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Children Learning Naturally

december 20, 2007

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“Children have a natural affinity towards nature. Dirt, water, plants, and small animals attract and hold children’s attention for hours, days, even a lifetime”
— Natural Learning, Robin C. Moore and Herb H Wong
How do we expect children raised by computers, indoor classrooms, and blacktop playgrounds to feel any connection to the earth or care about sustainability as they grow into adults? And how do we expect these children to be happy and healthy spiritually, mentally, or physically?
Conventional education is too separate from the natural world and the natural inclinations of children. Many schools, however, are mending this disastrous gap. The New Day School in Portland, Oregon is one of these admirable schools. This school for 2 through 6-year-olds has their own interactive gardens.“The children are part of the garden cycle,” explains Maitri of New Day, “From these activities, many deep conversations happen around the topics of life and death, food growing and health, other beings in the creative world above, on, and under the ground.” The children are involved in every sort of gardening activity, from planting to watering, weeding, mulching, applying homemade compost from their compost and worm bins, harvesting and clean-up.Gardener David conducts a class once a week with each of the school’s four classrooms, including hands-on experience with the garden outside, and indoor classrooms involving plant uses like teas, salve, and dyes. Children also sample different edible herbs and flowers from the garden, and are encouraged to turn rocks and logs to see what’s underneath.Many of the plants in the garden attract insects, so “children can experience close encounters with the winged or crawling creatures,” explains Maitri. The kids go outside at least once every day, rain or shine.

Indoor classroom materials include natural objects like small stones and shells, which have multiple uses and encourage kids’ natural imaginations.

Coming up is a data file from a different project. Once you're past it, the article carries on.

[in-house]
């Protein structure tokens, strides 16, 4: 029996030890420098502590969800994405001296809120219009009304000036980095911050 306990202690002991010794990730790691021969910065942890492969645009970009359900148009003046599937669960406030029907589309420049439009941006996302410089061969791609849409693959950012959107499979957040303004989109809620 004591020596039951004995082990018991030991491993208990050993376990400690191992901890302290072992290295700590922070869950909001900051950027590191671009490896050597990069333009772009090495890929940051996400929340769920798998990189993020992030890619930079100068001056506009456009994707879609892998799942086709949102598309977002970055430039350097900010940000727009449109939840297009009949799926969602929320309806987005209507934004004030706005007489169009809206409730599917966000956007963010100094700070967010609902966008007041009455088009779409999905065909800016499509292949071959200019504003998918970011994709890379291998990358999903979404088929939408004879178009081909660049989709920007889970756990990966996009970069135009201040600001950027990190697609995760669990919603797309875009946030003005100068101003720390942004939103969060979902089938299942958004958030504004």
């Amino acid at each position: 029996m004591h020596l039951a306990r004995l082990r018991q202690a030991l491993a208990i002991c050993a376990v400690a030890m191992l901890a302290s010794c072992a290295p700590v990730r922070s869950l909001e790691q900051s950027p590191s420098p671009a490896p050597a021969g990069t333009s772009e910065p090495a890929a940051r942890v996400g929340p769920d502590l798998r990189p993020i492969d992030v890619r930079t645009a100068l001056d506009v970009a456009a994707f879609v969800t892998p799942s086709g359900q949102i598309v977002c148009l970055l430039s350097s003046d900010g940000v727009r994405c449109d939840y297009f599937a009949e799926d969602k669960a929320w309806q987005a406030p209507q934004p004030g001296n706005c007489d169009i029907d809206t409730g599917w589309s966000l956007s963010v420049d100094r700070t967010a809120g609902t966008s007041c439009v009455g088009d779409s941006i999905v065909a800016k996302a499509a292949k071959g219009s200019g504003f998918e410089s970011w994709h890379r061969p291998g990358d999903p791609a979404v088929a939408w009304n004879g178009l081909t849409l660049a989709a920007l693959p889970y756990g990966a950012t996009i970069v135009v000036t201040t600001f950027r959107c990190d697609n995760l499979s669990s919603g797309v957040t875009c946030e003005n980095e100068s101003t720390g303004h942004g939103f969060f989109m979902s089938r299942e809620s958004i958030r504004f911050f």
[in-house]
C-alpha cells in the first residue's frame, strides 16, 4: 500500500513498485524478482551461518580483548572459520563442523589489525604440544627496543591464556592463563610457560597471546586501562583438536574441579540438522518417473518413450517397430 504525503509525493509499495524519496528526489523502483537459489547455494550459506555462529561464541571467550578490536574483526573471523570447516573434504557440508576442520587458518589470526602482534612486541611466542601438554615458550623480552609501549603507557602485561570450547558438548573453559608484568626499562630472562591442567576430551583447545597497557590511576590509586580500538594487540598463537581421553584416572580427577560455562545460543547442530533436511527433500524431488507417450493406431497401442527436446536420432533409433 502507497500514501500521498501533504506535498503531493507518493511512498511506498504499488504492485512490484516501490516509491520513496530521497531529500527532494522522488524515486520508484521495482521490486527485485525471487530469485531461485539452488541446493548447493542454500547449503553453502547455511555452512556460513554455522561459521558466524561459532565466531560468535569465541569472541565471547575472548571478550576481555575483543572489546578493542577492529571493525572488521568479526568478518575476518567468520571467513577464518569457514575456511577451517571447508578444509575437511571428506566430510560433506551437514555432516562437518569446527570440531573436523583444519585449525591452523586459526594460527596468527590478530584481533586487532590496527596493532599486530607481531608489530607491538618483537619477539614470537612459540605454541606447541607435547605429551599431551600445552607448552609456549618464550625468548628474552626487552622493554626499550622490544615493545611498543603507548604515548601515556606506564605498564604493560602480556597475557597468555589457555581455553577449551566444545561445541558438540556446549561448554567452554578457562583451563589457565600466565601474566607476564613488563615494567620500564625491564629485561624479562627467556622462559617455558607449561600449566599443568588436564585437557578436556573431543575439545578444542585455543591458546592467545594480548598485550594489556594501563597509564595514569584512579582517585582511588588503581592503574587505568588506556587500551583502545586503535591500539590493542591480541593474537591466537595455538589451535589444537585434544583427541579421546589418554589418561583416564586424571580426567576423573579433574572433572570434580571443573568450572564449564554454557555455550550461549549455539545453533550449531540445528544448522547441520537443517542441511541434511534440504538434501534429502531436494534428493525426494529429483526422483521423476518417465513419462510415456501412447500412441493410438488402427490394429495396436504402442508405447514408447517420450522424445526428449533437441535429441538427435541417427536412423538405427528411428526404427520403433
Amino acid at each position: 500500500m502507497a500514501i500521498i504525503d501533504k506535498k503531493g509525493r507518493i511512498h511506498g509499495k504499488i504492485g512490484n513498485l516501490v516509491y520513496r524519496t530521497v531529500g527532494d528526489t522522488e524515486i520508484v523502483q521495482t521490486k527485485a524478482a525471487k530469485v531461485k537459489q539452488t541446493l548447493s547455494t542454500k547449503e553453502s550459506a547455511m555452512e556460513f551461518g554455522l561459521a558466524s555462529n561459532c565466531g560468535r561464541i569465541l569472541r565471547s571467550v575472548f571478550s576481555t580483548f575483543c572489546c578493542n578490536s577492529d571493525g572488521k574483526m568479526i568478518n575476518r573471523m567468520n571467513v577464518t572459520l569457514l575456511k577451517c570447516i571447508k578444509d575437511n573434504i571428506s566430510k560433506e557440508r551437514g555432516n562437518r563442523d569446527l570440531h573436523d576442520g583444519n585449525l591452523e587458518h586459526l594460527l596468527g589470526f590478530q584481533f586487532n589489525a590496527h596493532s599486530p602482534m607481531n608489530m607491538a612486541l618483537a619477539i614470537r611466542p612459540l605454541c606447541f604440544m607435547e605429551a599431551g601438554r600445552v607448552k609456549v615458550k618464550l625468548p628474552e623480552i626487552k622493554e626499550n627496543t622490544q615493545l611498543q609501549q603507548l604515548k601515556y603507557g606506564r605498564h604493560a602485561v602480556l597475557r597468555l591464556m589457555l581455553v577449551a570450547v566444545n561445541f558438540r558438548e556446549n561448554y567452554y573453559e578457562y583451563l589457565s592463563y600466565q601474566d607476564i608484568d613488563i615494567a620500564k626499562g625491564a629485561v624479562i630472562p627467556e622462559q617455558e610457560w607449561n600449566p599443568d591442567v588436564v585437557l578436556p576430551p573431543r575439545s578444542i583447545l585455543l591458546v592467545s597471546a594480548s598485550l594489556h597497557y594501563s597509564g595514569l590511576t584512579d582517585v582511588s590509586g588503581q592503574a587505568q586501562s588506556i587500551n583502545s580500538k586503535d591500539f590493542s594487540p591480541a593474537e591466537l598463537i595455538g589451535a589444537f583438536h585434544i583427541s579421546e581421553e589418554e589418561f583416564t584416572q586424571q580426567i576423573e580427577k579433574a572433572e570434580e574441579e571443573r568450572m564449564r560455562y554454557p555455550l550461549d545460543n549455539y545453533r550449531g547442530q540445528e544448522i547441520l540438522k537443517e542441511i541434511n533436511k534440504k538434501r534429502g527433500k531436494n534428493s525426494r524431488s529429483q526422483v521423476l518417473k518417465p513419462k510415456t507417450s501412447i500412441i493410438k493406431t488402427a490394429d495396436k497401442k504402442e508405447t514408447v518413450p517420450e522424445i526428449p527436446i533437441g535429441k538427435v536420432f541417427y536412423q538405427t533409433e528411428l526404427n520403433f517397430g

This school also respects the hard work of the teachers, with an onsite cob sanctuary that was built to provide a quiet place for teachers on break. This beautiful cob structure is also used as a special story-telling place for the kids.

As Richard Louv explains in his book Last Child in the Woods: Saving Our Children from Nature-Deficit Disorder: “An increasing number of parents and a few good schools are realizing the importance and the magic of providing hands-on, intimate contact between children and nature as a large part of children’s education.”

As Louv shows in his book, studies have shown that children diagnosed with ADHD or depression are improved tremendously through daily contact with the natural world. The same goes for schools that cater to children’s natural inclinations, as oppose to the conventional school curriculum which bores kids out of their minds! Is there really something wrong with a little kid who cannot sit still for 6 hours a day under fluorescent lights, indoors, forced to do abstract assignments, or is there something wrong with the system?

This movement towards experiential, place-based education is mostly a grassroots effort in the USA; Louv points out that most current progress in education is coming from “principals, teachers, parents and community volunteers. Committed individuals and service organizations can accomplish a great deal…”

Source: http://www.ecospace.cc/children-school-environment

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